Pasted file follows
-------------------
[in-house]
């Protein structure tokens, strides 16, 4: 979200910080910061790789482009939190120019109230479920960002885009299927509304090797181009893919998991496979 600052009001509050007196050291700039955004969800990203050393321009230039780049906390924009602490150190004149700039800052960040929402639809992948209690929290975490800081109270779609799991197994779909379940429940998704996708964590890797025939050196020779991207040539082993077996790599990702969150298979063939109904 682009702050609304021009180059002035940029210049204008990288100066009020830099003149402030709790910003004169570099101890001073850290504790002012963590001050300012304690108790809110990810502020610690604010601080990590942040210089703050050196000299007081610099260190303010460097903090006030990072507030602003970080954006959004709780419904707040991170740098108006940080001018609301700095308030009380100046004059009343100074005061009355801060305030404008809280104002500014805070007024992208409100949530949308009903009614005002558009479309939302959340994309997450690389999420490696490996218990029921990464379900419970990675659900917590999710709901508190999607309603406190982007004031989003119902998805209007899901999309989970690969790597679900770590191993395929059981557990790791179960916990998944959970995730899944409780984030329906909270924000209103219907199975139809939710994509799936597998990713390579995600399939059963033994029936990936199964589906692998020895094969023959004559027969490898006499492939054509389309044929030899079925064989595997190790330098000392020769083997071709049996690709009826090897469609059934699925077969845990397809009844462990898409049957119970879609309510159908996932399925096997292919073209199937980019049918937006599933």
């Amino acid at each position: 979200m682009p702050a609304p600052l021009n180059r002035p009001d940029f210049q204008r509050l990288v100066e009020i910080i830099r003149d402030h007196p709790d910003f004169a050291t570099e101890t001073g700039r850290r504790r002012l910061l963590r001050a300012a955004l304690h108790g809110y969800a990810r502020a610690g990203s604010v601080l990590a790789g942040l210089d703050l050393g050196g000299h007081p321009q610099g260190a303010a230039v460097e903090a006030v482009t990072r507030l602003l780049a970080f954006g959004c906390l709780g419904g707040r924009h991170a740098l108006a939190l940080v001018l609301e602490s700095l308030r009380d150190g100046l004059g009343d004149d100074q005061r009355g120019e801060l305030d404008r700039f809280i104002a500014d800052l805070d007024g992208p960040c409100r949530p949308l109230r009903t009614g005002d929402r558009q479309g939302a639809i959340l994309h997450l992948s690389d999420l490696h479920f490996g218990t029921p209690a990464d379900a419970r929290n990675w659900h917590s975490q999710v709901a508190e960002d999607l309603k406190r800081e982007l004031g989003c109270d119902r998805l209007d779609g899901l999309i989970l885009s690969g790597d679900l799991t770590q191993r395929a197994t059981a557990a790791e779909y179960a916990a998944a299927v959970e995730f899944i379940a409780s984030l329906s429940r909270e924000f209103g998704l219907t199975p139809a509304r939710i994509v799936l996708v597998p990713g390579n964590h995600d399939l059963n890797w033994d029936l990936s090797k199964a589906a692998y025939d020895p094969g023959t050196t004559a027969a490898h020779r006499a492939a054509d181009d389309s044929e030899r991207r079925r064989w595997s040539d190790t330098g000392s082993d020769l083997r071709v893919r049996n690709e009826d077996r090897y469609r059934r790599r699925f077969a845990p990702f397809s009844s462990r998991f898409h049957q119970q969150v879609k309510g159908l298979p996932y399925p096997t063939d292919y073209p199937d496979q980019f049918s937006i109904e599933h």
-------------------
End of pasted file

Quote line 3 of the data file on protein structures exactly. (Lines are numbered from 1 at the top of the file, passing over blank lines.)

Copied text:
């Amino acid at each position: 979200m682009p702050a609304p600052l021009n180059r002035p009001d940029f210049q204008r509050l990288v100066e009020i910080i830099r003149d402030h007196p709790d910003f004169a050291t570099e101890t001073g700039r850290r504790r002012l910061l963590r001050a300012a955004l304690h108790g809110y969800a990810r502020a610690g990203s604010v601080l990590a790789g942040l210089d703050l050393g050196g000299h007081p321009q610099g260190a303010a230039v460097e903090a006030v482009t990072r507030l602003l780049a970080f954006g959004c906390l709780g419904g707040r924009h991170a740098l108006a939190l940080v001018l609301e602490s700095l308030r009380d150190g100046l004059g009343d004149d100074q005061r009355g120019e801060l305030d404008r700039f809280i104002a500014d800052l805070d007024g992208p960040c409100r949530p949308l109230r009903t009614g005002d929402r558009q479309g939302a639809i959340l994309h997450l992948s690389d999420l490696h479920f490996g218990t029921p209690a990464d379900a419970r929290n990675w659900h917590s975490q999710v709901a508190e960002d999607l309603k406190r800081e982007l004031g989003c109270d119902r998805l209007d779609g899901l999309i989970l885009s690969g790597d679900l799991t770590q191993r395929a197994t059981a557990a790791e779909y179960a916990a998944a299927v959970e995730f899944i379940a409780s984030l329906s429940r909270e924000f209103g998704l219907t199975p139809a509304r939710i994509v799936l996708v597998p990713g390579n964590h995600d399939l059963n890797w033994d029936l990936s090797k199964a589906a692998y025939d020895p094969g023959t050196t004559a027969a490898h020779r006499a492939a054509d181009d389309s044929e030899r991207r079925r064989w595997s040539d190790t330098g000392s082993d020769l083997r071709v893919r049996n690709e009826d077996r090897y469609r059934r790599r699925f077969a845990p990702f397809s009844s462990r998991f898409h049957q119970q969150v879609k309510g159908l298979p996932y399925p096997t063939d292919y073209p199937d496979q980019f049918s937006i109904e599933h």